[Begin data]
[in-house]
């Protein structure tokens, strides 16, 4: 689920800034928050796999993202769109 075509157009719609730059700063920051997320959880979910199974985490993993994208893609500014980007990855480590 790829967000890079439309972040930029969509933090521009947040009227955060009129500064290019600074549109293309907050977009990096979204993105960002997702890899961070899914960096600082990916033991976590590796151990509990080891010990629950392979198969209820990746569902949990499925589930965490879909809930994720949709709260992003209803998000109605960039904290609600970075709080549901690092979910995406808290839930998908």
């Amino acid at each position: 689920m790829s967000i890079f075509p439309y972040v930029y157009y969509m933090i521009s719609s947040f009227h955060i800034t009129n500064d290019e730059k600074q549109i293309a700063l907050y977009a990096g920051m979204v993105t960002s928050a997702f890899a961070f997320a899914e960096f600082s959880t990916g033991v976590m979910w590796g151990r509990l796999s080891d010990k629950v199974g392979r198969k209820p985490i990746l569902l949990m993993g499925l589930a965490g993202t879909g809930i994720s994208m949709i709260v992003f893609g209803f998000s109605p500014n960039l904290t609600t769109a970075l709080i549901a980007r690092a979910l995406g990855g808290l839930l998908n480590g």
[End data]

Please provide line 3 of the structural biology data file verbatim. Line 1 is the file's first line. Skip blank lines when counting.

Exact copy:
């Amino acid at each position: 689920m790829s967000i890079f075509p439309y972040v930029y157009y969509m933090i521009s719609s947040f009227h955060i800034t009129n500064d290019e730059k600074q549109i293309a700063l907050y977009a990096g920051m979204v993105t960002s928050a997702f890899a961070f997320a899914e960096f600082s959880t990916g033991v976590m979910w590796g151990r509990l796999s080891d010990k629950v199974g392979r198969k209820p985490i990746l569902l949990m993993g499925l589930a965490g993202t879909g809930i994720s994208m949709i709260v992003f893609g209803f998000s109605p500014n960039l904290t609600t769109a970075l709080i549901a980007r690092a979910l995406g990855g808290l839930l998908n480590g």